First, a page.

On Wednesday, Obama said he “would try to block the court-ordered release of photos showing U.S. troops abusing prisoners.” The release, which was to be the result of a Freedom of Information Act request made by the ACLU, had been reasonable in the final weeks of April, but today, Obama chose to come out against the release.
According to the Associated Press, “out of concern [that] the pictures would “further inflame anti-American opinion” and endanger U.S. forces in Iraq and Afghanistan” Obama planned to block them.
Obama intends to block the release of the photos because they may negatively impact American empire and American military adventures in Afghanistan and Iraq. Gen. Ray Odierno, a prime architect of “the surge” in Iraq, and Gen. David Petraeus influenced Obama’s decision after informing the administration that they were afraid the photos will “cost American lives.”
Obama suggested that the “photos had already served their purpose in investigations of “a small number of individuals” and “the individuals who were involved have been identified, and appropriate actions have been taken.”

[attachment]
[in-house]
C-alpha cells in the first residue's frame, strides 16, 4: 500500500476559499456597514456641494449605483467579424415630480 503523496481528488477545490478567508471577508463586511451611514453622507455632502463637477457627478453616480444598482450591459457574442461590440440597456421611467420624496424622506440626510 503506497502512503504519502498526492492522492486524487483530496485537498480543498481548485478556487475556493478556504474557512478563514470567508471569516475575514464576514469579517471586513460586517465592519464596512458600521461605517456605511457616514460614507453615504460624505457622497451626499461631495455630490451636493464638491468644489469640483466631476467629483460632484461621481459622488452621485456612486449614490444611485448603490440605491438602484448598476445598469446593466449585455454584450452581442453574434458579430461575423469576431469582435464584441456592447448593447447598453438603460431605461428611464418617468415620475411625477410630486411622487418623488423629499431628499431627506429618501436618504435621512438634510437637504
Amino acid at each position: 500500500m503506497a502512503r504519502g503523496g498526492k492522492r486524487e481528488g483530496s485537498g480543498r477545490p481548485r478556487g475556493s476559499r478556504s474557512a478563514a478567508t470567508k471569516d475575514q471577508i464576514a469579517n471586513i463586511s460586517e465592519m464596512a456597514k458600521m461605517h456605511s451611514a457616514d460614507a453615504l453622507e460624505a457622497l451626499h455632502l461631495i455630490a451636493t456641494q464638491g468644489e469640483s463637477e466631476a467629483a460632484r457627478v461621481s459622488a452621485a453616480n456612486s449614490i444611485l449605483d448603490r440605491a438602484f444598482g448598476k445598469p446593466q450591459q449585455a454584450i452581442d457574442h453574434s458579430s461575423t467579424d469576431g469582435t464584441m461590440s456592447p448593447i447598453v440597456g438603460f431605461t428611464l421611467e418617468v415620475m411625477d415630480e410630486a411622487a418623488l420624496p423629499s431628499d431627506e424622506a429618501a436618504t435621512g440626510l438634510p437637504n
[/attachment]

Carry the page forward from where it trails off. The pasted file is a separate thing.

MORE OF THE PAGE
Also, Obama made the argument that “these photos that were requested in this case are not particularly sensational, especially when compared to the painful images that we remember from Abu Ghraib.”
When choosing to make a “mockery” out of his “promise of transparency and accountability” (as one member of the ACLU put it), Obama is fine with contending that if information requested does not show something worse than said previous atrocity or does not show that something more inhumane happened the information should not be released.
Even if the information would give further credence to the argument that the Bush Administration tortured (which many in the corporate news media are still reluctant to outright accept as they continue to cling to the “enhanced interrogation technique” euphemism when discussing “torture”), the fact that it does not top the brutality of a batch of previous photos means that the ACLU’s FOIA request should not be fulfilled.
The ACLU released a response to Obama’s decision, which was written by Anthony D. Romero, Executive Director of the ACLU.